"She put in a conservatory because there was such a large number of cats. She only has a small garden."
In the seven years from 2005 to 2012, she said, her mother had spent a total of £94,000 on cats and received an income from the cats and from bank interest of £39,000.
"Her own personal outgoings over that period were £57,000 and her income was £61,000 - a lot of which was from insurance claims she had to make."
Tim Burrows, prosecuting, asked Ms Howes what her mother's lifestyle is like. Ms Howes said her mum 'spends hardly anything on herself' and uses charity shops a lot.
She also said that her mum now has just £25,000 left in one account and an overdraft on another.
In a statement Jean Tucker, Mrs Howes' aunt, from Bournemouth,, said she had a very close relationship with her sister, Barbara Sutton,
"My sister was a breeder and owner of top show winning Persian pedigree cats which were of the utmost importance to her," she stated,
Mrs Sutton had been concerned that her partner's son may claim the whole of the estate after her death leaving nothing for the care of the cats, she said.
On solicitor's advice, she stated, Mrs Sutton made Marlene the sole beneficiary of her estate on the understanding she would use it for the upkeep and care of the cats.
Janette Fazakarley, a neice of Mrs Sutton's, of Fishponds, Bristol, stated there had been a long standing agreement that Marlene would take care of the cats from the proceeds of her estate.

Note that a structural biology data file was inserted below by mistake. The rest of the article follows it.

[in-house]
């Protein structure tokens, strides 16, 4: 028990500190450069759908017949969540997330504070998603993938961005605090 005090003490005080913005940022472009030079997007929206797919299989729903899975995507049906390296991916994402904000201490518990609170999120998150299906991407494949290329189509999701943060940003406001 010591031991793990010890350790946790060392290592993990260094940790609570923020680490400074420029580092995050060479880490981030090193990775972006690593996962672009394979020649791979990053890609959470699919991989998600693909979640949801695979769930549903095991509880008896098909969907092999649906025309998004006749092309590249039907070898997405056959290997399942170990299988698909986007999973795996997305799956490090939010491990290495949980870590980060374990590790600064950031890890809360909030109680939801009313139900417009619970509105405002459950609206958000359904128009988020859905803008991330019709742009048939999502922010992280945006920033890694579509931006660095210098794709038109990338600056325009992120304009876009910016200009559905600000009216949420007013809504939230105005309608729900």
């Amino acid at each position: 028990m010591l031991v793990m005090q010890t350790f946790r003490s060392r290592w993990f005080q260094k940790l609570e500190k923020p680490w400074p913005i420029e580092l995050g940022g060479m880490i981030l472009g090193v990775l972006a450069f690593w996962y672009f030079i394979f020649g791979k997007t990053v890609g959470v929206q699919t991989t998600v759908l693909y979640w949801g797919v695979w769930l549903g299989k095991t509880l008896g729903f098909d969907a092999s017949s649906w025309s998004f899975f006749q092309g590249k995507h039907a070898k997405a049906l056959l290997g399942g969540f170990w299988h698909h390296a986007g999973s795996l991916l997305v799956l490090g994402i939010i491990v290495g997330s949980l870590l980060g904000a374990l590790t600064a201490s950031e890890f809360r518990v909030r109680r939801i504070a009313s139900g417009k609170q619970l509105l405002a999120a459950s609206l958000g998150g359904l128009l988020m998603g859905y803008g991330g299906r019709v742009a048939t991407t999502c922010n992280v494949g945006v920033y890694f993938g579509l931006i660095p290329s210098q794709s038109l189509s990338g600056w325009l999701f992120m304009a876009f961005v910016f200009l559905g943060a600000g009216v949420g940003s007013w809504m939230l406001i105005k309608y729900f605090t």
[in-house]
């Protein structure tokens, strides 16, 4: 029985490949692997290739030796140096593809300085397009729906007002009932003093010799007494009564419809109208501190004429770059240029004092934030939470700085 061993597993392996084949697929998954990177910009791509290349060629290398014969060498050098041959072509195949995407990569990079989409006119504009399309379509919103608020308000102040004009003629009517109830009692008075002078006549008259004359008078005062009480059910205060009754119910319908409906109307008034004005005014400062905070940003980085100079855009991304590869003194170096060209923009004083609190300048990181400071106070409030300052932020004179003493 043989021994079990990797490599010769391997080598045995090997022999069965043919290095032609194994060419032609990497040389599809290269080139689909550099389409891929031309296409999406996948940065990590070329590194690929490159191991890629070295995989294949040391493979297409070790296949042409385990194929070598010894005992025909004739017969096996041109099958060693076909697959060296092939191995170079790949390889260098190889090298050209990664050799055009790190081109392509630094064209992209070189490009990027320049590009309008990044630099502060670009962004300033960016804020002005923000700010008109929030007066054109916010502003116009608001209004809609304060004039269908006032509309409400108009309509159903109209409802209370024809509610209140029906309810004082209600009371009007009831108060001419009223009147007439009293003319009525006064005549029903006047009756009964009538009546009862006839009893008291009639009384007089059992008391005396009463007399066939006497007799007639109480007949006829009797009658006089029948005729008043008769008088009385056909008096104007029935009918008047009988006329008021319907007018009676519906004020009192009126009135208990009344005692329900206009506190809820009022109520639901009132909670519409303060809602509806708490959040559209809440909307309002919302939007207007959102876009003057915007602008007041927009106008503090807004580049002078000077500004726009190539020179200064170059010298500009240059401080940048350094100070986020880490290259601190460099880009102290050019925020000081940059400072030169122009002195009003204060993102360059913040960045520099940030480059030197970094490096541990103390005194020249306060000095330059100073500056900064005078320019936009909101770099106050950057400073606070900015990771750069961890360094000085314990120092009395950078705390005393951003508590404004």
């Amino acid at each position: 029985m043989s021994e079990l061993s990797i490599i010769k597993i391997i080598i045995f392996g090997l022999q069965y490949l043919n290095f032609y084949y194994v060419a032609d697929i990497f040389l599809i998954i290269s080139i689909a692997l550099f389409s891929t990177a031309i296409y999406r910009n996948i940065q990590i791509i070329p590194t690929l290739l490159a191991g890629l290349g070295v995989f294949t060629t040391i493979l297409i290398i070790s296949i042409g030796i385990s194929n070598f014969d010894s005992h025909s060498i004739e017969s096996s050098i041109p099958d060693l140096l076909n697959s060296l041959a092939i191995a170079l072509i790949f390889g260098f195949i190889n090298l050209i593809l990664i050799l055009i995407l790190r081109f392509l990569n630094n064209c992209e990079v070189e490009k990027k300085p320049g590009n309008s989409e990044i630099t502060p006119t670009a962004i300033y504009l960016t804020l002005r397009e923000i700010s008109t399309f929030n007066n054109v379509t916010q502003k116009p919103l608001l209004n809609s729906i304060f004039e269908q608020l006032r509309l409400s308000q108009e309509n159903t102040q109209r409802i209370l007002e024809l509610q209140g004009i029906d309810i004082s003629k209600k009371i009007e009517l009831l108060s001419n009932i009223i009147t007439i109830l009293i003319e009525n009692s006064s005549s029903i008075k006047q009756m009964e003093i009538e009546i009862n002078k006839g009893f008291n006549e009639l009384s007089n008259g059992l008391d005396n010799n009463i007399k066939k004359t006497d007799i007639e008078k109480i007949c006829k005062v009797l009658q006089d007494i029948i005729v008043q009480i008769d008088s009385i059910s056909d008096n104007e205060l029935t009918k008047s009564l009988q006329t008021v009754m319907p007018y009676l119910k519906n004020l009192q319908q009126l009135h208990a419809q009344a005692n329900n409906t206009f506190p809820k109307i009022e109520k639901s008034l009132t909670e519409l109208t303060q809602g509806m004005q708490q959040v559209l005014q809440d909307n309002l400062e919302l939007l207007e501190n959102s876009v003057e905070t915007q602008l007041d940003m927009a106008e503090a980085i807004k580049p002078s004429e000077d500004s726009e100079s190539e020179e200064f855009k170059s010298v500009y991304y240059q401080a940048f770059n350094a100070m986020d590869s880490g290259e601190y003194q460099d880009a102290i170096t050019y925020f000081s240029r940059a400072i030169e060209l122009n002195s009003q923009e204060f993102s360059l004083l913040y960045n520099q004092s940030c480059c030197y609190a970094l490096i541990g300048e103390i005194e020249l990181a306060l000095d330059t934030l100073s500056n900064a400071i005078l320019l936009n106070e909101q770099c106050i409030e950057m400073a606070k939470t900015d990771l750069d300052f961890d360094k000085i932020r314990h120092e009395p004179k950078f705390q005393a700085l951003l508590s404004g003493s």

Colleen Lockier of Chepstow, a friend of the late Mrs Sutton's, said 'she made it perfectly clear on many occasions that she intended the proceeds of her estate to be entrusted to her daughter for the sole purpose of caring for her cats.'
And Norma Chappell, another friend, from Newport, Gwent, said "She insisted that she would provide sufficient money for the welfare and upkeep of her cats and her daughter would have care of them and sole responsibility for them for as long as they lived."
Giving her decision, Judge Bopa-Rai said she accepted that pedigree Persian cats need a lot of brushing, grooming, and 'constant
"We know Mrs Howes had some forty odd cats to look after. It is remarkable that anyone should look after such a large number.
"I have heard nothing other than that these cats are kept in the best environment and cared for properly. It is quite a commendation for her."
Judge Bopa-Rai said the bank schedule supplied by Juliette Howes showed that Mrs Howes was not living an extravaagent lifestyle and that the cats 'took up most of the money.'
"It is quite clear that the cats are taking a lot of money and will continue to do so and that soon the money is going to run out," said the judge.
"The statements I have heard show what the mother's wishes were about what was to happen to the money. It is quite clear her main concern was the care of those cats. Obviously they were precious to her and she obviously was very fond of those cats.
"Her main concern after her demise was that the cats would still be looked after properly and not got rid of. Even if they got old they would still be looked after."
Judge Bopa-Rai said that objectively Mrs Howes appeared to be guilty of dishonesty in the way she had failed to declare the money - but subjectively she was a credible witness.
"I do accept that in her mind what she did was not dishonest and that is the reason she did not declare the money. I find her not guilty of the charges and dismiss the case."
The judge granted a defendant's costs order to Mrs Howes.
Mrs Howes declined to comment as she left court.